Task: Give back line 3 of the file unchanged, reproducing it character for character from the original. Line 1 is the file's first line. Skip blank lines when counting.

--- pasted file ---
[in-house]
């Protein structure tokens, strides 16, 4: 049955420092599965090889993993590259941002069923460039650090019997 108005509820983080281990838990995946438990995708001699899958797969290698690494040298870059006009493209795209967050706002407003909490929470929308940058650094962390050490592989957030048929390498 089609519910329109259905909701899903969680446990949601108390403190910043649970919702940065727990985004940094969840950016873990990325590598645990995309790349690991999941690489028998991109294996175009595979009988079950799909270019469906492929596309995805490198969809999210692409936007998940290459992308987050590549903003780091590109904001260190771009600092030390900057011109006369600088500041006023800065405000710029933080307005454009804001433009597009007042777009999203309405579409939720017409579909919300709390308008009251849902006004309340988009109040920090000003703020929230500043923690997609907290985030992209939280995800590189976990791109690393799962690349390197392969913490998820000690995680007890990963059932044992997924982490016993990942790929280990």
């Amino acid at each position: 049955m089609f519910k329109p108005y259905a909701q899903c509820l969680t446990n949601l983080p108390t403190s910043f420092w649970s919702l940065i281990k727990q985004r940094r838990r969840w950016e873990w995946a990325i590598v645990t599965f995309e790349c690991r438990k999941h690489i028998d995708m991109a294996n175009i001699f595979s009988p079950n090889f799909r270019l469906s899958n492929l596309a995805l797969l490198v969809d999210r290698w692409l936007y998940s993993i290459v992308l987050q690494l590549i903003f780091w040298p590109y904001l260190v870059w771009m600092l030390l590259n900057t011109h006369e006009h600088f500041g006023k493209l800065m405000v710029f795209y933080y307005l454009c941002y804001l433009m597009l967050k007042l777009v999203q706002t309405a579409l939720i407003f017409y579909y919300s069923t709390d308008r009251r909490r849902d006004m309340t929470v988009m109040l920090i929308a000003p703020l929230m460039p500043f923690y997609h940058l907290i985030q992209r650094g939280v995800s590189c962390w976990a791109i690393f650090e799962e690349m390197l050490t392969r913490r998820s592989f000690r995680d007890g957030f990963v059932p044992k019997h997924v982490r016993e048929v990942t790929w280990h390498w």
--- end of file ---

């Amino acid at each position: 049955m089609f519910k329109p108005y259905a909701q899903c509820l969680t446990n949601l983080p108390t403190s910043f420092w649970s919702l940065i281990k727990q985004r940094r838990r969840w950016e873990w995946a990325i590598v645990t599965f995309e790349c690991r438990k999941h690489i028998d995708m991109a294996n175009i001699f595979s009988p079950n090889f799909r270019l469906s899958n492929l596309a995805l797969l490198v969809d999210r290698w692409l936007y998940s993993i290459v992308l987050q690494l590549i903003f780091w040298p590109y904001l260190v870059w771009m600092l030390l590259n900057t011109h006369e006009h600088f500041g006023k493209l800065m405000v710029f795209y933080y307005l454009c941002y804001l433009m597009l967050k007042l777009v999203q706002t309405a579409l939720i407003f017409y579909y919300s069923t709390d308008r009251r909490r849902d006004m309340t929470v988009m109040l920090i929308a000003p703020l929230m460039p500043f923690y997609h940058l907290i985030q992209r650094g939280v995800s590189c962390w976990a791109i690393f650090e799962e690349m390197l050490t392969r913490r998820s592989f000690r995680d007890g957030f990963v059932p044992k019997h997924v982490r016993e048929v990942t790929w280990h390498w």